>left of center, and Lesley over to the right and a 
>little too upfront. The version on the Golden Hits cd 
>was apparently remixed...

First of all, Jack, this recording is a difficult mix.
Comparing the two mixes, it appears the strings were
"ridden" in the MA mix because the pizzicato parts are
too present on the multi-tracks to allow a single level
throughout. That, unfortunately, caused problems in both
mixes although for different reasons.

>[on GH] the instruments are splayed more evenly across 
>the soundstage

The intro of the MA mix sounds astonishingly similar to 
Silent Night by Phil Spector with the resonating 
repetitive piano figure soaked in the Gold Star chamber.
The GH mix loses this character completely. Here, the 
harpsichord is overbearing.

>The harpsichord is clearer, too.

It's overbearing, Jack. It buries the piano :-)

> It's lost some of the echo,

The toppy (digital?) reverb used on the GH remix lessens
further the eerily hollow effect of the MA original mix.

>Lesley is smack dab in the center and mixed down a 
>little, so that you can crank it and really revel in 
>that big honkin' sleigh bell arrangement...
>making it easier to pinpoint some of the tricks that went
>into creating the Wall of Sound.

OK, I buy this. In fact, it is one redeeming quality
of nearly all stereo vs. mono mixes, and the same can 
often be said of recent remixes. All those "sessions" 
tapes like the Pet Sounds box too help pinpoint those 

Lesley's voice has quite a bit of distortion on it. It
is a warm, valve-induced (I would guess) distortion, but
it's been cleaned up considerably for the GH remix. The
comparatively lower vocal level (and different comp/EQ)
on the GH remix helps mask the apparent distortion.
Aesthetically, though, level-wise the vocals generally
sit where they should on the MA version.

GH remix at 1:01 marks the point when the reverb on the 
snare becomes very unlike wall-of-sound. Compare this to
the MA mix where the backbeat comes in but is never 
intrusive (bytheway, this hasta be Hal Blaine, right?).

Also, listen to the way the strings fall back at 0:59 on
the MA mix. Obviously the fader was pulled down at this
point, in typical Nitzsche/Spector fashion. You can tell
both of these producers spent considerable time
balancing the strings on their records. On the GH
remix it seems the fader was left untouched. This
becomes particularly irritating at 1:22 on the GH remix.
Because the strings track had some parts that needed to
be ridden in the mix, both mixes have the strings
balanced strangely at least some of the time, and on the
MA mix they seemed to get it perfect until 2:27. None of
the pizzicato bits are overbearing as they are on GH.
>From 2:27 forward, though, the strings mix is pretty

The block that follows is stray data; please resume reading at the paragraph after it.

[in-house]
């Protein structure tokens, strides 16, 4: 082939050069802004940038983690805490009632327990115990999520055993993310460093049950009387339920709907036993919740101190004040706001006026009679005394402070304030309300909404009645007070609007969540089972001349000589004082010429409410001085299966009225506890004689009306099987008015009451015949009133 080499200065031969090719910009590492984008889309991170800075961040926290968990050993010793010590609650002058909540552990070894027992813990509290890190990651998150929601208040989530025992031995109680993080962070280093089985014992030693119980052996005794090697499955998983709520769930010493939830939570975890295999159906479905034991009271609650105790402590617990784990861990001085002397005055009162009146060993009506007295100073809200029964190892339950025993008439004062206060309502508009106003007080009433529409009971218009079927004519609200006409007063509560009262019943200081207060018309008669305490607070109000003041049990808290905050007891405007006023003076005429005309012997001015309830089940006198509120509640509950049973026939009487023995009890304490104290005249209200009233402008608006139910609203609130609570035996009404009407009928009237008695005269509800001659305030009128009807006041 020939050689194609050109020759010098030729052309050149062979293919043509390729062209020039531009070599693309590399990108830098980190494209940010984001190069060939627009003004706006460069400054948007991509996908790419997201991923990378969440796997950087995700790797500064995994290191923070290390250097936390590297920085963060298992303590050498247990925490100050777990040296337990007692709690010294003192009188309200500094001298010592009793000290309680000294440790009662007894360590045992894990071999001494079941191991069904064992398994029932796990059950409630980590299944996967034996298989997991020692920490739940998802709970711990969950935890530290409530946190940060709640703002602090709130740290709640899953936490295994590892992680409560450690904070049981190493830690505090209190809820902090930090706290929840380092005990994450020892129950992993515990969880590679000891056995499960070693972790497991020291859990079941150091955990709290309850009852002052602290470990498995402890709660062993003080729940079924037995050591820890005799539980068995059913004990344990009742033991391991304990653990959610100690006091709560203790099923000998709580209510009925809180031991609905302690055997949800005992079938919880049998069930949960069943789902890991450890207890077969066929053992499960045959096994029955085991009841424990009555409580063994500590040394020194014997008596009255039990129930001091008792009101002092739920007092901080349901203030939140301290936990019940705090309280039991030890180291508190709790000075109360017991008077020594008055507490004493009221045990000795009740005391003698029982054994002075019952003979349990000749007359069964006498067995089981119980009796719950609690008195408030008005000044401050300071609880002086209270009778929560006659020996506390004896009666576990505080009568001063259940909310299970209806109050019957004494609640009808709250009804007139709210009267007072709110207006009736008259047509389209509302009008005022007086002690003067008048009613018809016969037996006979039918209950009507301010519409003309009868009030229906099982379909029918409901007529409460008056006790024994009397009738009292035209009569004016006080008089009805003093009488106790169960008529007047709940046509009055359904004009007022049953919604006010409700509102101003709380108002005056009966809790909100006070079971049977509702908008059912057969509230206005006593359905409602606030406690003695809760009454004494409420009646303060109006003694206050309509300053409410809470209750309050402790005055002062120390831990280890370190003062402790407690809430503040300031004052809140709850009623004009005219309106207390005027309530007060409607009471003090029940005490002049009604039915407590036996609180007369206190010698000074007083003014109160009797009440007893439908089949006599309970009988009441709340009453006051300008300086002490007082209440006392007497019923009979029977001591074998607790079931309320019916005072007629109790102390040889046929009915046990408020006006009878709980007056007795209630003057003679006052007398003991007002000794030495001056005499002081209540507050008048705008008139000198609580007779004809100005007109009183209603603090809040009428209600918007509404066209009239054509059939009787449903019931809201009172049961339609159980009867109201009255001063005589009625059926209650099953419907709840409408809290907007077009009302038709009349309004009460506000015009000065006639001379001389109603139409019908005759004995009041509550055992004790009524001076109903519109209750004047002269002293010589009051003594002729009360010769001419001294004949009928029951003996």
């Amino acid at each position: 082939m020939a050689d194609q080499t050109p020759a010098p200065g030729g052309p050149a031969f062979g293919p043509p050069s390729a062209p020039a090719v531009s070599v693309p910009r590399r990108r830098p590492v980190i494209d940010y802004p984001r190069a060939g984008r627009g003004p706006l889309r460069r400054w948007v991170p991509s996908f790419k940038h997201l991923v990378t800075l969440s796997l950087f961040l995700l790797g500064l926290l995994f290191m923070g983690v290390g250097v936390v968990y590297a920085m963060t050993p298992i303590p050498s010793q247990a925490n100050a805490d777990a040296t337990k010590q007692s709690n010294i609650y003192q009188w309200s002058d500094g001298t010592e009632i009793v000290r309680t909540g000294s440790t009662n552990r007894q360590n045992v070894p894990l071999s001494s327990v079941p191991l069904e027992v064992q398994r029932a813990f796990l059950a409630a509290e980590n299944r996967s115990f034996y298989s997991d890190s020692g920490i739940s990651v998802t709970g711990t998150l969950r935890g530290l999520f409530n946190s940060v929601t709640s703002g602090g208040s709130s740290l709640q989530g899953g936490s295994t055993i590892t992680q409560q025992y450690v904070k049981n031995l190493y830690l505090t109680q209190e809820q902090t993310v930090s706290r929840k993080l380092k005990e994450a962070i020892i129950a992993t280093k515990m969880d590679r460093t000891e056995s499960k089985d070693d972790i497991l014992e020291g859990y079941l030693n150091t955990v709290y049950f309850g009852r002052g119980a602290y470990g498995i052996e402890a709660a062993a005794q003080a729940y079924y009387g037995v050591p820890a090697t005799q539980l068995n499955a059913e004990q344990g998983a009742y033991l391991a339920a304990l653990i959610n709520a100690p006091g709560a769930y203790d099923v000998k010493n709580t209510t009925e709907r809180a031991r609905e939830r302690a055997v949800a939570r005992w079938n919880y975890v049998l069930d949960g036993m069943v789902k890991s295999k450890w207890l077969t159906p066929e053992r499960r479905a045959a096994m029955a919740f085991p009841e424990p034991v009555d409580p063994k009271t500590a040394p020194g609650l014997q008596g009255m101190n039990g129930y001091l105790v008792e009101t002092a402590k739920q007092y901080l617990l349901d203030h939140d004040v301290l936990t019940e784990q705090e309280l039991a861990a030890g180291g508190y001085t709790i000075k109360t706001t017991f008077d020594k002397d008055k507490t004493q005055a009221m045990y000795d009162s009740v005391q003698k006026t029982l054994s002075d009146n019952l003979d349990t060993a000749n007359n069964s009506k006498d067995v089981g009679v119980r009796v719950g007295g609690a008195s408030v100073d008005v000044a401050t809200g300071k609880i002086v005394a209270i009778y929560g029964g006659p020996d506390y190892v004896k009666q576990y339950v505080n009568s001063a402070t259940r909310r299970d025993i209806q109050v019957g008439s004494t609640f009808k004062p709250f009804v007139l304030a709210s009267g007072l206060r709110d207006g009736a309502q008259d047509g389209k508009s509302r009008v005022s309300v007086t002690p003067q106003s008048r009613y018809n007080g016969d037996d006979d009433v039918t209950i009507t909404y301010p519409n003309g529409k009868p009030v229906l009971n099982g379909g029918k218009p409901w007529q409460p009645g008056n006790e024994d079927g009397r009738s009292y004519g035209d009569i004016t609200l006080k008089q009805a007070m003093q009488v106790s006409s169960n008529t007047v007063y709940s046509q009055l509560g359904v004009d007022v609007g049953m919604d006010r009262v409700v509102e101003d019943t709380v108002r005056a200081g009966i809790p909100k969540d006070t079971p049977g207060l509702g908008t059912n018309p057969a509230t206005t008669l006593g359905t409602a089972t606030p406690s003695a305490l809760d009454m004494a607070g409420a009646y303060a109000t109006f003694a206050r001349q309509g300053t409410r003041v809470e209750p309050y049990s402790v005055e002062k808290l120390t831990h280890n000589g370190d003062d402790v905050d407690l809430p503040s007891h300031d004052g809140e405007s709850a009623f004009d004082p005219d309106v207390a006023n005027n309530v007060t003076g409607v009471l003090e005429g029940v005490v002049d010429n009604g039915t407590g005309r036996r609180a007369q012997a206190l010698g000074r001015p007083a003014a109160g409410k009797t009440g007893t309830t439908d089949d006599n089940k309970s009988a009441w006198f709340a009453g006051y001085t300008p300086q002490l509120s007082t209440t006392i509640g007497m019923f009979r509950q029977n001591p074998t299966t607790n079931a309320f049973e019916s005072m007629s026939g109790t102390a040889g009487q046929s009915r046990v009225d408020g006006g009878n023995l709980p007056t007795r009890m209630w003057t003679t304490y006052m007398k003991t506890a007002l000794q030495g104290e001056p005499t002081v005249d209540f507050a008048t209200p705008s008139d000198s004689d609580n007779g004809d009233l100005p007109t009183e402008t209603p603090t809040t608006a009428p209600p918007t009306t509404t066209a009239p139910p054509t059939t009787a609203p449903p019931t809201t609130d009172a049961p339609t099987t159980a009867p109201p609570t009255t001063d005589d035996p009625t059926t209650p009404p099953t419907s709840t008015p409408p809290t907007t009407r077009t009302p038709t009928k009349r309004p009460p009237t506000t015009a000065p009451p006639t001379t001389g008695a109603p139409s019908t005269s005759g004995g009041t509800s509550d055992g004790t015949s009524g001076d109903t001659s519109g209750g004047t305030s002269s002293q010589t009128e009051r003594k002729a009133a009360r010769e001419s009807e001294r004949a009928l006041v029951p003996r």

sloppy on MA. Actually, the whole MA mix seems to fall
apart from that point. Suddenly the vocal jumps out,
then the band seems to surge forward in the mix. Of
course there was no automated mixing in those days.
Perhaps after getting everything so right up to 2:27, a
decision was made to live with the less than desirable
ending. I can imagine Nitzsche listening to the mix,
looking at his watch and saying to Levine - It's OK, the
DJs will be talking over the fade anyway...

And no matter how much the GH remix makes it easier to 
hear the W-O-S, the background vocals during the verses 
are, simply, wrong. Listen at 2'19 to both versions to 
see what I mean. Those trademark ethereal "oohs" heard 
on so many Gold Star/Nitzsche/w-o-s tracks is nearly 
non-existent on the GH remix.

After comparing both versions, I can't declare a superior
version. THe GH remix is slicker, to be sure, but the
Nitzsche magic, enhanced by careful blending of his
string arrangement with the other tracks, is far more
perceivable on the original MA mix, once again, until 2:
27 where they seemingly lost it.

Now I am very keen to hear the original mono mix. I
believe I have the LP somewhere, but I can't remember if
it is mono or stereo. In any event, I can't seem to find
it just now. If I continue to look I just might find it
and listen to it several more times. My wife is surely
bound to call the medics then!

I've seen the Lesley Gore Bear Family box set at a local
record store recently. I am trying to justify shelling out 
120 bucks or so for this. I have the Mercury Anthology
and Greatest Hits packages. Do I need the Bear Family
set too? Anyone?


--------------------[ archived by Spectropop ]--------------------

Message: 5
   Date: Sat, 13 Jan 2001 13:11:50 -0700
   From: "Joseph Scott" 
Subject: It doesn't say 48 years

Hi all, re the quote from the Library of Congress and
the summary

> So according to the Library of Congress, a copyright for
> a recorded sound work applied after 2/15/1972 can last
> 48 years.

No, the material quoted doesn't indicate 48 years, it
says initial term of copyright (28 years), plus renewal
term of copyright (it never says here how many years
that is), plus the additional 20 years that were tacked
on to the renewal term in 1998.

Best wishes,

Joseph Scott

--------------------[ archived by Spectropop ]--------------------

Message: 6
   Date: Mon, 15 Jan 2001 04:12:10 -0000
   From: "Jamie LePage" 
Subject: BBs and Deck

Andrew wrote:

> > If an artist pays for and makes their own recordings, 
> > they certainly should have the rights over their 
> > material, and in fact they do. They always have.
> Not quite... most artists are given an advance, which
> is a loan, usually (not always) paid back at interest,
> but always intended to be paid back, by the record
> company. They are then, out of that, expected to pay
> for the recordings. It's roughly equivalent to getting
> a mortgage, and finding that after you've paid it off
> 'your' house belongs to the bank...

*smile* Very good analogy, Andrew! Major points for
that one! It's a very convincing argument.

Just to play the devil's advocate for a minute - try
this analogy - the bank gives you a loan to create a
brand new traveling circus called Munchkin One. You use